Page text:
Your Mental Health: When You Know It’s Time to Get Professional Help

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A survey conducted in 2015 by the Malaysian Ministry of Health has found that about 29.2% of Malaysians suffer from some form of mental health issue. That’s roughly about 3 out of 10 of us! Both are damaging, and can result in short and long term problems.

Why do I say this? Because I (still) suffer from anxiety issues myself.

Right around the time I quit my PhD, I went through one of the darkest times in my life. It took several years to get out of it, and even today I still have the occasional anxiety attack. My head spins, my heart beats faster, and I feel nauseous.

But it’s getting better. My advice is, don’t go at it alone. I learned it the hard way, but you don’t have to. When things get tough, the tough get help. Here are some signs you need professional help:

1. It’s Impossible to Get Out of Bed

This is beyond the usual ‘Monday Blues’ where you hit the snooze button repeatedly. It’s having Monday Blues times a hundred.

You feel worthless. You feel that even if you did something today, it wouldn’t make a difference. It’s a mammoth task to even get out of bed, let alone go to school or work. You dread having to leave the safety of your bed, and you’re often late.

For me, I missed several days of lab work because I just couldn’t get out of the house. I would stay locked in for days without seeing anyone, not even friends. This led to further anxiety of not getting things done, which compounded my depression even further.

This is one of the signs of a problem, because it could lead to things like losing your job, and you risk falling even deeper into depression. If this is a symptom for you, please get help.

2. Your Sleep Patterns get Distorted

When things get bad, the first thing that’s affected is your sleep. Some people sleep too little, while others sleep too much. As it turns out, insomnia and depression are linked.

I personally experienced this myself. I swung between both extremes while battling my mental health issues. There was a period of several months when I had bouts of insomnia.

This meant several nights of not being able to sleep at all, or I managed to sleep for only a few hours at a time. This affected my quality of life. I couldn’t function at all on sleepless days, because my head would be pounding in pain and I’d be too groggy to drive.

Other days, I would sleep for more than 12 hours without even realizing that I woke up and turned the alarm off. These random sleep patterns and the depression both started taking a toll on my mental and physical health.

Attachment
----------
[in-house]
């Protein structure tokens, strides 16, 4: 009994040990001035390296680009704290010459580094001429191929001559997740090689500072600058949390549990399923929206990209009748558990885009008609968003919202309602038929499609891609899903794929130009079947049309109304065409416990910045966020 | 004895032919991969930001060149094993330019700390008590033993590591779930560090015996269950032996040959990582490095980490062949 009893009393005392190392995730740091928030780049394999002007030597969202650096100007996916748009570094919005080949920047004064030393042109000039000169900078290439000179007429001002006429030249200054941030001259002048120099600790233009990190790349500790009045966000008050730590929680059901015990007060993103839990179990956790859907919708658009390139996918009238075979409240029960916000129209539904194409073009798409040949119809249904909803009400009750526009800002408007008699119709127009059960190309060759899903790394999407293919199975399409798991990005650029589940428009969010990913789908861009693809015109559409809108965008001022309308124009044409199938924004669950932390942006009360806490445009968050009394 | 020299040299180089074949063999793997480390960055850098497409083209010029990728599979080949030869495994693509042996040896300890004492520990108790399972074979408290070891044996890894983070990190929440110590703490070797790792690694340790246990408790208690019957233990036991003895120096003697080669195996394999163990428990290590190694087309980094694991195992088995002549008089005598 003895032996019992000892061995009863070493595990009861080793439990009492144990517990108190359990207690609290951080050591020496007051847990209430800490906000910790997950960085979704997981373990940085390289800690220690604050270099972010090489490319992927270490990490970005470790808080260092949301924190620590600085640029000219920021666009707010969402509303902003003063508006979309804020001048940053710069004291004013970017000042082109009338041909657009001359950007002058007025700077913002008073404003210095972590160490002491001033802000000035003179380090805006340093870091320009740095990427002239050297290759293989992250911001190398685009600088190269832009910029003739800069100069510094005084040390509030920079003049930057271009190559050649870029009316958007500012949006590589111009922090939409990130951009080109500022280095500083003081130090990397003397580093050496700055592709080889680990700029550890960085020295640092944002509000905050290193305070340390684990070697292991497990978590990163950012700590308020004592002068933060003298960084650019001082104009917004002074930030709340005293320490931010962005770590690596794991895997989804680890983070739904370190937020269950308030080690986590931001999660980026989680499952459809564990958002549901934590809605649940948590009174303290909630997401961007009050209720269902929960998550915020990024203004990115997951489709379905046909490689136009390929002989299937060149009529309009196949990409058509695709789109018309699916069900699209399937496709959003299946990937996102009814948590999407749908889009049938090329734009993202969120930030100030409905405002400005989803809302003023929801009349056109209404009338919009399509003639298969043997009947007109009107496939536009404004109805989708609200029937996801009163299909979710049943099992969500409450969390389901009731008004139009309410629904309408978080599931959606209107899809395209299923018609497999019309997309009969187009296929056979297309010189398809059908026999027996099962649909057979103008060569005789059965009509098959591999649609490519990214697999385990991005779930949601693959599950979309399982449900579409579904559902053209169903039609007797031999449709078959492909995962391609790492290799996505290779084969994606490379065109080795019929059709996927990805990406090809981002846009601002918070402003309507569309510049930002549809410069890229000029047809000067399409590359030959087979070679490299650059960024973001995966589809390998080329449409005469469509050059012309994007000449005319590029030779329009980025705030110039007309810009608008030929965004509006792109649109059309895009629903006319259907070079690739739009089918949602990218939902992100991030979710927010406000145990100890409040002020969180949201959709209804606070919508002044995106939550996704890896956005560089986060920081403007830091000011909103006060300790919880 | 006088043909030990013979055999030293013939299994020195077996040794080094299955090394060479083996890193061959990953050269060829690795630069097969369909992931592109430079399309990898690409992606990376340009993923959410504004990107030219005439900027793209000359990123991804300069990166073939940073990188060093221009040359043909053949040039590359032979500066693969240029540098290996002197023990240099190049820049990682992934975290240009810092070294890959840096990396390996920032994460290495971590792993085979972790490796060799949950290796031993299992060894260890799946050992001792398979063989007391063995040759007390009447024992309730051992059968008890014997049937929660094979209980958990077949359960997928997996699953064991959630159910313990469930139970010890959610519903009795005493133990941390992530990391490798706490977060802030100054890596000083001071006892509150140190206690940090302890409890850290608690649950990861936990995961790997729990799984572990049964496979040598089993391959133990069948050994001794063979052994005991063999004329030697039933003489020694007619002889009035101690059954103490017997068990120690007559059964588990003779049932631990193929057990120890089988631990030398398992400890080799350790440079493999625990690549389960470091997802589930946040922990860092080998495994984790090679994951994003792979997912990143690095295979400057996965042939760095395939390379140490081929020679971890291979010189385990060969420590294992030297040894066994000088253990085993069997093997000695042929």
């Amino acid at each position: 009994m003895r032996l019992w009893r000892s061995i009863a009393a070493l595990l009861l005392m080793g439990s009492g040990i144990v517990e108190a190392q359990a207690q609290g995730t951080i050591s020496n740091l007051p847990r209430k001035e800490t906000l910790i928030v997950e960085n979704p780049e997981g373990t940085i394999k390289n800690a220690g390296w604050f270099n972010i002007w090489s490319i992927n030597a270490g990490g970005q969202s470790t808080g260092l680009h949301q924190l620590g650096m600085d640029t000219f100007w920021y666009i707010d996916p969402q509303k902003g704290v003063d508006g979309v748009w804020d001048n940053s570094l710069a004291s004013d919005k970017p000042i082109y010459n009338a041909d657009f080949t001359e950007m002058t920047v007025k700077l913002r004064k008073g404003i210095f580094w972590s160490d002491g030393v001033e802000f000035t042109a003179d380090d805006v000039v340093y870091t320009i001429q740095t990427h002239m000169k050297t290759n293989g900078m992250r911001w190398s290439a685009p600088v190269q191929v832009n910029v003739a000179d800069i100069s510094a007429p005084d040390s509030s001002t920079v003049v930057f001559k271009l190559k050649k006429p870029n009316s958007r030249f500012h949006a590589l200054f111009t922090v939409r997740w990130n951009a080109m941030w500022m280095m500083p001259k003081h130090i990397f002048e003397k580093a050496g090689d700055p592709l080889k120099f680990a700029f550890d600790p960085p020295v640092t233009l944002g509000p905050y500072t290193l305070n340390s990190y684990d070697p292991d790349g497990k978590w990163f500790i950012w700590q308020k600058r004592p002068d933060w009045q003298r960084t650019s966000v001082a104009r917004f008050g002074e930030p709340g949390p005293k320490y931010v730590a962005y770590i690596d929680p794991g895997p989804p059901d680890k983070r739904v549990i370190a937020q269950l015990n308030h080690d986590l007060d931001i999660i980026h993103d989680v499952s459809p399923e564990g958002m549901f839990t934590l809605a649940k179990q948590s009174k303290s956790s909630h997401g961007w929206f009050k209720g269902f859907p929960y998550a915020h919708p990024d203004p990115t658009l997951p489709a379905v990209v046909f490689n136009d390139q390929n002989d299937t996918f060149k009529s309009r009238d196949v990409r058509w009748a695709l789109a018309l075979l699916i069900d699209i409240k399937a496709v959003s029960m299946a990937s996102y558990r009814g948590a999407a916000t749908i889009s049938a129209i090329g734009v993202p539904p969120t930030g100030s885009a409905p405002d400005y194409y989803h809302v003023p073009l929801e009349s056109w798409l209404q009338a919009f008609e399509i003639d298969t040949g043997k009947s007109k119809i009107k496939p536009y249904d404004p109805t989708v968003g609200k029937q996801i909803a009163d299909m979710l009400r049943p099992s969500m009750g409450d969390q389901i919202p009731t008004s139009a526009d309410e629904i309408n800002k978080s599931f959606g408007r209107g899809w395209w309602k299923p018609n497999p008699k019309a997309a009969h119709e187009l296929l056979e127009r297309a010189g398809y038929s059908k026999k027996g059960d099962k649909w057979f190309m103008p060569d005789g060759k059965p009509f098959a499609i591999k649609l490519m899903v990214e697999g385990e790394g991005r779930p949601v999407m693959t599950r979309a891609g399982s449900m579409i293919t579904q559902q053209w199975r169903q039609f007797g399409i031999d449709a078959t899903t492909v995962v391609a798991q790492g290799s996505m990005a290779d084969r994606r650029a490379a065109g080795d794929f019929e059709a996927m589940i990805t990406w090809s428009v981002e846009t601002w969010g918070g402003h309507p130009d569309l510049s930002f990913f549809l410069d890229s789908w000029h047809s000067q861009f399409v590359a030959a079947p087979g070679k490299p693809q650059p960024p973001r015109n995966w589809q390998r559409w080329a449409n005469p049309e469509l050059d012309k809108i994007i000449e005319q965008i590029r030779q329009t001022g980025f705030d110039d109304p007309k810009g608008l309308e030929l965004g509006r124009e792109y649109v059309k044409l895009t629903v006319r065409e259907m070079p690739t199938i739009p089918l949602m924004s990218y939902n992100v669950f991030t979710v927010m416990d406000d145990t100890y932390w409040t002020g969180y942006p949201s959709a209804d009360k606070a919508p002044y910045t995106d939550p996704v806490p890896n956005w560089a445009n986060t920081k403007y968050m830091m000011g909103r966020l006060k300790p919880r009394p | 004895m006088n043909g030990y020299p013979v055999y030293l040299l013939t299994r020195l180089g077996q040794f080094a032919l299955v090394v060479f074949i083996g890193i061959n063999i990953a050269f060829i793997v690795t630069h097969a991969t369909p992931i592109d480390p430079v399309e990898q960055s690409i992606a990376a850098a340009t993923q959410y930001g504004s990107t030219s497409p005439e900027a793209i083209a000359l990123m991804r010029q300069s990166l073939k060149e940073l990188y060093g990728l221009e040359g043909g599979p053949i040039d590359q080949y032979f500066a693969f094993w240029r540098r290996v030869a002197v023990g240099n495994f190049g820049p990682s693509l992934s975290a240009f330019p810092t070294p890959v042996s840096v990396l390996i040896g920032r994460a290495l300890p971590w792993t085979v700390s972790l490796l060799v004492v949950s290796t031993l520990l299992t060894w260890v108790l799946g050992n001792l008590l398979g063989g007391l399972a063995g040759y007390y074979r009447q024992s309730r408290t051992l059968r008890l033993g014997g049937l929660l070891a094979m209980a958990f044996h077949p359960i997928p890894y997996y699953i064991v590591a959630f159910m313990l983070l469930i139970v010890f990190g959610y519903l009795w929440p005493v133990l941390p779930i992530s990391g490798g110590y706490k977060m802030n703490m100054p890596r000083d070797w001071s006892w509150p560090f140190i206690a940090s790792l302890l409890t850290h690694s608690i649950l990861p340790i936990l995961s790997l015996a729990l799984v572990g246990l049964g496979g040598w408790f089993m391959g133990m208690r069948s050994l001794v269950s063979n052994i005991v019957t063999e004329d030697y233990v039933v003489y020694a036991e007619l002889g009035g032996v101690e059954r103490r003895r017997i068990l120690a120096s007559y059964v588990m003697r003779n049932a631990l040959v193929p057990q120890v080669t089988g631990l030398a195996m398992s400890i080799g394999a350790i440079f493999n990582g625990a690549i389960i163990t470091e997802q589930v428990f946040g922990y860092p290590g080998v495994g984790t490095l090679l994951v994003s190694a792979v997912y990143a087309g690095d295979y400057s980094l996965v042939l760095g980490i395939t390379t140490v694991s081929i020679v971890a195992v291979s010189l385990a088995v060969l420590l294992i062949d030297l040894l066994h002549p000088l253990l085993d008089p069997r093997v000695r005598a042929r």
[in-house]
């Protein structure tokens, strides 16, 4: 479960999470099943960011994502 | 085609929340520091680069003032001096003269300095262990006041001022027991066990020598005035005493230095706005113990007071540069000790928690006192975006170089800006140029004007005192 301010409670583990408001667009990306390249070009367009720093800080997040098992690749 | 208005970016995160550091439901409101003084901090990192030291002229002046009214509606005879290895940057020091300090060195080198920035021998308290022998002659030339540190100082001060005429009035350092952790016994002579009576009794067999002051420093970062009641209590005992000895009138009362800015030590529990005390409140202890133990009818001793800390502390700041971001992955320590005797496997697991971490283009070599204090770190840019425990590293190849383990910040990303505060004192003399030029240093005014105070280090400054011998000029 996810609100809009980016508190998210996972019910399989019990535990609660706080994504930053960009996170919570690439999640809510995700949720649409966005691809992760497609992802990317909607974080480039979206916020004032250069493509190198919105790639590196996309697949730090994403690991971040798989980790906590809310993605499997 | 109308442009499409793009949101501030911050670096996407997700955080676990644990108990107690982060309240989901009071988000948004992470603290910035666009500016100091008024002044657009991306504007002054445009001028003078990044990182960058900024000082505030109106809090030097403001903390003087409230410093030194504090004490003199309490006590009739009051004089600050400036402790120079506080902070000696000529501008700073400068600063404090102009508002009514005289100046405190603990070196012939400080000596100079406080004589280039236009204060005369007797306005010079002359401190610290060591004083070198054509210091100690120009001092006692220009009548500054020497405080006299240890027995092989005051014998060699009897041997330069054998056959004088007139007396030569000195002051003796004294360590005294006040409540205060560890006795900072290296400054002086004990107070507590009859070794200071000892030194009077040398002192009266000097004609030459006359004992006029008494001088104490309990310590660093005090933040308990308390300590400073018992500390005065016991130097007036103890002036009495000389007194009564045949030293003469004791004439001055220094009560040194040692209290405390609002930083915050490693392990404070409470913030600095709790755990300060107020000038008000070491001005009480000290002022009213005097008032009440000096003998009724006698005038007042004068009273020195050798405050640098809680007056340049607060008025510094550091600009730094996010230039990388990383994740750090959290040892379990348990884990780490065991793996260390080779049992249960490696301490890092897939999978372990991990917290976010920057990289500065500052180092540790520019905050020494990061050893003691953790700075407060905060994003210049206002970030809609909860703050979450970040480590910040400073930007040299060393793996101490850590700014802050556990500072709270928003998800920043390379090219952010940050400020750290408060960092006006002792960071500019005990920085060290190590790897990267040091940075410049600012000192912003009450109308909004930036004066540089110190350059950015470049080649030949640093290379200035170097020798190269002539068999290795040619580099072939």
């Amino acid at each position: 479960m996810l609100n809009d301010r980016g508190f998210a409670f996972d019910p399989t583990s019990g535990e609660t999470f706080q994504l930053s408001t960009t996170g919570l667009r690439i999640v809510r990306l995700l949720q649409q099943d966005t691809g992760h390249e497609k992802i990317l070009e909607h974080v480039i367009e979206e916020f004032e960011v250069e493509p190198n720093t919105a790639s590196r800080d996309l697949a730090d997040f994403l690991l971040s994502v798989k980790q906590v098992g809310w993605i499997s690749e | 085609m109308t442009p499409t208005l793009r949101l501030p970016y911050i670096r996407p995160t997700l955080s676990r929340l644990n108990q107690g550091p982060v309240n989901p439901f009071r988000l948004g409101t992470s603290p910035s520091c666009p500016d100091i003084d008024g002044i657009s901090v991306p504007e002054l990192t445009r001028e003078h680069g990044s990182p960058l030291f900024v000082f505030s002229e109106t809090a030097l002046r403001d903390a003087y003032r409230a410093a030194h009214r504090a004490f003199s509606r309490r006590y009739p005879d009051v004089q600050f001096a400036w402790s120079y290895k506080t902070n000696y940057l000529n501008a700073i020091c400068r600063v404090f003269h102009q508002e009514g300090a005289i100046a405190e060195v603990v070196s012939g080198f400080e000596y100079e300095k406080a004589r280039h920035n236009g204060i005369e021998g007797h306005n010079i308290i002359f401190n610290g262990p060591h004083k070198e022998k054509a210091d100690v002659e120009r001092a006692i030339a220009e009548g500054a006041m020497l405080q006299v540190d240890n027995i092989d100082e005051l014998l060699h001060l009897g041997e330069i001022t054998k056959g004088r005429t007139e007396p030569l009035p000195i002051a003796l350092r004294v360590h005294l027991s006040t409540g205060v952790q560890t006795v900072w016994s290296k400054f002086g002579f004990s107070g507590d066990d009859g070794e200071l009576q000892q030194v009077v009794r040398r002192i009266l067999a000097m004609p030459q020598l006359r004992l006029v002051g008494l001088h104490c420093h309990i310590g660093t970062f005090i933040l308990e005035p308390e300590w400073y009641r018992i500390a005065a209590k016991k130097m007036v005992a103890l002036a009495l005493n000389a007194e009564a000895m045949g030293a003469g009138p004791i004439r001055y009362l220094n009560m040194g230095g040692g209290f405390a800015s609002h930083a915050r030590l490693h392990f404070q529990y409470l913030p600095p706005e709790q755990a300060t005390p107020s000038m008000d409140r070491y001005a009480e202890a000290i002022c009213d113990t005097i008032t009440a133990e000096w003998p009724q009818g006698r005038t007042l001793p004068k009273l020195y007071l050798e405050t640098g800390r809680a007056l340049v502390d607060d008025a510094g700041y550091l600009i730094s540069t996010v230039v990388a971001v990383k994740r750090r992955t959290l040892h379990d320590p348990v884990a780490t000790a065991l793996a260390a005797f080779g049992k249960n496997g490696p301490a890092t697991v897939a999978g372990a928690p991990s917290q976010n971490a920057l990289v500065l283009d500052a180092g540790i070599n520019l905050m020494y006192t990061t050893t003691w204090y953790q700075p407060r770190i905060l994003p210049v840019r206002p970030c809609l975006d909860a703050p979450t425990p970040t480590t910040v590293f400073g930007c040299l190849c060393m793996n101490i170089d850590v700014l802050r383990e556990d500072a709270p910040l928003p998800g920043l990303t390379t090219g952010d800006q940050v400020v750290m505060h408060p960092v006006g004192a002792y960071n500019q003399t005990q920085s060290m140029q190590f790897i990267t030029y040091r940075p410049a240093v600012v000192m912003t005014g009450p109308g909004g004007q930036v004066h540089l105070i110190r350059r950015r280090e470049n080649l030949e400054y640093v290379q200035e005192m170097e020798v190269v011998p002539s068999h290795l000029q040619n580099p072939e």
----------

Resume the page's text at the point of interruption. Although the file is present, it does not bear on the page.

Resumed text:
3. You Get Intense Nervous Episodes

I’ve been told that since I was never officially diagnosed by a Psychiatrist, I shouldn’t use the official term ‘Anxiety Attack’. But it felt exactly like that. I would get intense feelings of fear and dread for no reason at all. All the while I wanted to run and hide, or curl up into a ball and drop to the floor.

It would last for about half an hour, and would happen frequently throughout the day. There wouldn’t even be a particular trigger – it seemed to happen randomly.

I could be washing dishes, playing a board game with friends, or even sitting down at a mamak for dinner and it would come like a wave and wash through me.

Back then I didn’t know what to do, so I would just ignore it. If I was outside, I would act like nothing was up. It drained me, mentally. At the end of the day, I was too tired to even think straight.

4. You’re Lashing Out (A Lot)

This was also a period of intense fear for me. I feared the future, and my ability to survive as a person. This fear often manifested itself as anger and frustration, and it took its toll on my relationship with my then boyfriend (now hubster!).

Many of my tantrums were violent. There was a lot of throwing stuff around, and he would storm off to cool down. It hurt a lot, and there was so much worry and anxiety, that I was ready for it all to end.

When I say end, I didn’t mean that I wanted to die, but I was desperate for a way out. The pain was simply overwhelming. My emotions were spiralling out of control.

This was when I decided to see a Clinical Psychologist.

Psychologists are different from Psychiatrists. Psychologists often use different therapies like Cognitive Behavioral Therapy (CBT) to help you come to terms with your beliefs about yourself, like the fact that you’re worthy of love without having to work for it.

Psychiatrists, on the other hand, treat patients with the use of drugs. Both are viable methods. For me I was concerned that if I used drugs I would get dependent on them, so I chose CBT instead.

CBT isn’t an overnight cure, and for me it took about two years to feel like my old self again. Even now, four years later, I still get anxious over small problems. I still have to do breathing exercises to calm down.

The good news is, you can get better. Don’t be afraid to reach out. People aren’t as judgmental as you make them out to be, and you’ll find love and acceptance. All you have to do is reach out a hand.

If you find yourself experiencing any of these symptoms, please don’t ignore it. Seek professional help. You deserve a healthy, happy life.

This article should not be taken as a substitute for professional medical advice, diagnosis, or treatment. Always seek the advice of your physician or other qualified health providers with any questions you may have regarding a mental or medical condition. Never disregard professional medical advice or delay in seeking it because of something you have read on this Website.

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